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About tohw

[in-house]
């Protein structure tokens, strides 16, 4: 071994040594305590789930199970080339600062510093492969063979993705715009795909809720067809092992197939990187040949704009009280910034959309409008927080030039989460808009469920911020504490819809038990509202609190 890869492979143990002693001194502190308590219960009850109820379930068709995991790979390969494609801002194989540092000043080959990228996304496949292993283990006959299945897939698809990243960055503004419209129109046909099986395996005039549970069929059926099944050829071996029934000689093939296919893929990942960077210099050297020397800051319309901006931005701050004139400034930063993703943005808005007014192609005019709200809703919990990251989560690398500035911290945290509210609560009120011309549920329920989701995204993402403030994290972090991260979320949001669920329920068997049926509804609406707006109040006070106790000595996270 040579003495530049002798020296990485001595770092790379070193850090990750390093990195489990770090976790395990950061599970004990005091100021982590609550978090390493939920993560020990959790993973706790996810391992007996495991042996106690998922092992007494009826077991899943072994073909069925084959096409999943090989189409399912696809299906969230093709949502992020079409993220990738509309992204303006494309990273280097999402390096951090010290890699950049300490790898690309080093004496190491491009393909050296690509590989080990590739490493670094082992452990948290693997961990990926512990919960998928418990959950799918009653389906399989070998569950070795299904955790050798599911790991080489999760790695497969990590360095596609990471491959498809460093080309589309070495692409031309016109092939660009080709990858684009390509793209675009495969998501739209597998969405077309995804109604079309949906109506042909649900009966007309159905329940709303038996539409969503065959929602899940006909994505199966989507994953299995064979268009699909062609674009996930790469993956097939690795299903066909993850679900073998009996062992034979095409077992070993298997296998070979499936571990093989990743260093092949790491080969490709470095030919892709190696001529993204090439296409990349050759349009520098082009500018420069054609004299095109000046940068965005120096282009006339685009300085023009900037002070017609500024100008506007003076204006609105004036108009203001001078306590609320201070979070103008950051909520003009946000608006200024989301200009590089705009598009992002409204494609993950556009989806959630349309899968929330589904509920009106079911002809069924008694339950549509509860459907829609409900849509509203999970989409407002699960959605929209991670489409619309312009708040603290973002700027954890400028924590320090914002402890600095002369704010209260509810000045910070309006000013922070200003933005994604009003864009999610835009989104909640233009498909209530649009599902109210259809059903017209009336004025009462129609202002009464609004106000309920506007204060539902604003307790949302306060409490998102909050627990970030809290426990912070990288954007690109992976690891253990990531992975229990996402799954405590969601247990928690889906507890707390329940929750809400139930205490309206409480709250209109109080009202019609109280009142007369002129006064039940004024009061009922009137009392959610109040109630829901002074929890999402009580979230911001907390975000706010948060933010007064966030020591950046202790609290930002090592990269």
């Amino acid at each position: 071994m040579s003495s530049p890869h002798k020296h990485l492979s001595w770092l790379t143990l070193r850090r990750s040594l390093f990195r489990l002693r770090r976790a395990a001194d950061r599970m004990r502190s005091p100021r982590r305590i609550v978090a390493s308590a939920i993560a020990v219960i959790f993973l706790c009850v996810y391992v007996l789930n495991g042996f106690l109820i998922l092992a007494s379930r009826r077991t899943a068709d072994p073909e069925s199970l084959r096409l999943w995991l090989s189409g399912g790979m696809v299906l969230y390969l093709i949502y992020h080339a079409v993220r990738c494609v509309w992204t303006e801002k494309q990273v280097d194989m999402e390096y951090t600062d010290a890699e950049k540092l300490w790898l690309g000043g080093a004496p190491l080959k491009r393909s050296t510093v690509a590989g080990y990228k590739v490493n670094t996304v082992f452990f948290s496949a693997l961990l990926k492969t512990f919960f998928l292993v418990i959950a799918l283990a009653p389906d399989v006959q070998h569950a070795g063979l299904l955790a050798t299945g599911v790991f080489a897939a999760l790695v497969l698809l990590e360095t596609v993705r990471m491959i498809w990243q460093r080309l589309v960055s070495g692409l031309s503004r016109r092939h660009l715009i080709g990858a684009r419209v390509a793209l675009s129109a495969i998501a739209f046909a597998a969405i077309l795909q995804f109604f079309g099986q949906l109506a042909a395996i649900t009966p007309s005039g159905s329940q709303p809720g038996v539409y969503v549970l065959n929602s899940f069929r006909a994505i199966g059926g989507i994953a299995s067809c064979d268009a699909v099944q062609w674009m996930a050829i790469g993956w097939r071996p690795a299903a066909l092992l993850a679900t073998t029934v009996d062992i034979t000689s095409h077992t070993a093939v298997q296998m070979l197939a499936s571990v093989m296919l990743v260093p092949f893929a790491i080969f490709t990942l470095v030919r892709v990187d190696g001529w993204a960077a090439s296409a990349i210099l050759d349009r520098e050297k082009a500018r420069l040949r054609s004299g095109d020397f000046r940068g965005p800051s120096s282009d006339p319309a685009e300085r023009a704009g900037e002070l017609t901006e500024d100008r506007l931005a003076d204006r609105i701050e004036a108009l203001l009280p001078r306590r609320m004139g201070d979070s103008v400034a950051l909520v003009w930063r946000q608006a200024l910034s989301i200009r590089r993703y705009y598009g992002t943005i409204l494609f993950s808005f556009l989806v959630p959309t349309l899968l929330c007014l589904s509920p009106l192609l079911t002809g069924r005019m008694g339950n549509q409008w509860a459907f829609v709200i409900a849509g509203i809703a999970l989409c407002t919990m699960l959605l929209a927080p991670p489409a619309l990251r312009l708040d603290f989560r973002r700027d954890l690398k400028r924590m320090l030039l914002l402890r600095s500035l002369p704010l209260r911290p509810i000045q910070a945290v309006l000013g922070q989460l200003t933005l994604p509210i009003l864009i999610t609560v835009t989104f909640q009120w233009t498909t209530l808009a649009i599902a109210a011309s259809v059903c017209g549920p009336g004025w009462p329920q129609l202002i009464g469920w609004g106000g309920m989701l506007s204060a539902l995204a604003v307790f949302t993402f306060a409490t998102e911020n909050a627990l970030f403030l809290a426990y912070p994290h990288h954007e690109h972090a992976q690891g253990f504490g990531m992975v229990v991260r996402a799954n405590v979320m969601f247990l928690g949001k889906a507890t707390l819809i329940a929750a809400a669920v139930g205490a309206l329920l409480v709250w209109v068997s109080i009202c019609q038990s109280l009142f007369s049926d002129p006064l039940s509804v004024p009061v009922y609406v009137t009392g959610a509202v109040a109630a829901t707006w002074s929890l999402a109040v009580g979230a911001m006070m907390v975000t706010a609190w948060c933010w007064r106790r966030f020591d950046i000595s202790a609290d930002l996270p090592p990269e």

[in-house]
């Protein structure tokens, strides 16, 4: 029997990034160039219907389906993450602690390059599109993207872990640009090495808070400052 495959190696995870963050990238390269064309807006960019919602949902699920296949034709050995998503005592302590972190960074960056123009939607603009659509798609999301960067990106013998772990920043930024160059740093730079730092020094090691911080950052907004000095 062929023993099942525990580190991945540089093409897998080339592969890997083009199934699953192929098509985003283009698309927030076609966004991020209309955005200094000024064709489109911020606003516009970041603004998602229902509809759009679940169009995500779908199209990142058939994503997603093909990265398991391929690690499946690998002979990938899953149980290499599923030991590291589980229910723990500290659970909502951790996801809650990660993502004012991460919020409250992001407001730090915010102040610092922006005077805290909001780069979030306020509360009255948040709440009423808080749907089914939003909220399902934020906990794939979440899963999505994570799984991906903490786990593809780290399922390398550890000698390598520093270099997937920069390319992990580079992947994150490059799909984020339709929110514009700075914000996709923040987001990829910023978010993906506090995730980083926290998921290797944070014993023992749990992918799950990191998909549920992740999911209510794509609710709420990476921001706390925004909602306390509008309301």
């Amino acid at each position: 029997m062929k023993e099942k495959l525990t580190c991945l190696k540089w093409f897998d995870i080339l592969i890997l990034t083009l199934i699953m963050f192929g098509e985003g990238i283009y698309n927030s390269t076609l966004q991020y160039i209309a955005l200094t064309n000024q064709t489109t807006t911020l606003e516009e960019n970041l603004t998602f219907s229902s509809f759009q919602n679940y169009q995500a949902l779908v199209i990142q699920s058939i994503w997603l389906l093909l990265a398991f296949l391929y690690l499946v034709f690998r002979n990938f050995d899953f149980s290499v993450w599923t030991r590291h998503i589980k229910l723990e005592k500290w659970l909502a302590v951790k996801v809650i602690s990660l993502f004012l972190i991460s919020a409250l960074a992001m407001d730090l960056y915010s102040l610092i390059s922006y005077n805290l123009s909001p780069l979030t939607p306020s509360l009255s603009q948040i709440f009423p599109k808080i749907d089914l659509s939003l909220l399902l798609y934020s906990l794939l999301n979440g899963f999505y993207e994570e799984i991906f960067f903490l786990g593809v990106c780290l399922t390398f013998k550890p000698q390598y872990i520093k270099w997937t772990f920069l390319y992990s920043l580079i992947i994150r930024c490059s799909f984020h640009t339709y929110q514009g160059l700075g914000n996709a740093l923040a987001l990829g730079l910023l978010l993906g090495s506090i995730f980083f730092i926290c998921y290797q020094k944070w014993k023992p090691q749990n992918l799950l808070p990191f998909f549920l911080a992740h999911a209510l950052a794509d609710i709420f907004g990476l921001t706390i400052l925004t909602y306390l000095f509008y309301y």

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  1. I liked how i could summon stuff to run interference in IE games, some zombies or whatnot to hold part of the enemy camp busy while i clean up the other corner and get ready for the rest of the camp. I did not particularly enjoy that it was all based on memorized spells, there was no cost for losing a summon, nor the fact that it became pretty annoying due to the long casting animation when you NEEDED to summon 4+ things to win an encounter. Would love to see it tie more closely to the character itself, and from what little i have heard about the whole magic being connected to the "soul" of the character, it would make for a perfect starting point for a risk/reward based system. Granted, these are just my own personal thoughts and opinions, take it for what it is. Base it off your skill, modified by passive abilities. Make each summon linked to the summoners health somehow, maybe detract X points of CON per summon(could be different depending on the summon strength, passive abilities could modify this number?), and only let you get down to 1, your HP will scale down according to your CON. You would end up being a pretty stout mage if you went summoner, but then your casting stat would be left down a bit... maybe this would be the perfect type of Mage to don some plate armor and carry a gun for backup? Also, to make the summons more important to manage, don't give the reserved CON back if the summon dies. Forcing you to monitor and unsummon them before they die unless you want to lose those points until your next Rest. This would make the whole thing feel more important, and not so throw away. What would be even better would be if you actually summoned a specific creature every time, and that it would gain in strength with your summoning power. No more nameless skeleton nr1, instead you find a grave of some specific person who was, lets say, not nice in his lifetime and seemingly won't rest easy. Summon "Thorleif the Grim", your trusty, if silent, skeleton. I could even see how there could possibly be unique story based summons, with questlines attached. Don't know, never was that into mages/sorcerors, since it was always such a hassle and extreme amount of microing... and very little actually "magical" stuff happening. More of a Monk guy myself, but i have always wanted to like mages, and hoped that some game would come along and make it really interesting to play a mage. I think Morrowind was the closest, thanks to its spellmaker and enchantment system, it really allowed to to go wild and make your mage feel really magical. Anyway, some ideas on the matter anyway, have a good one!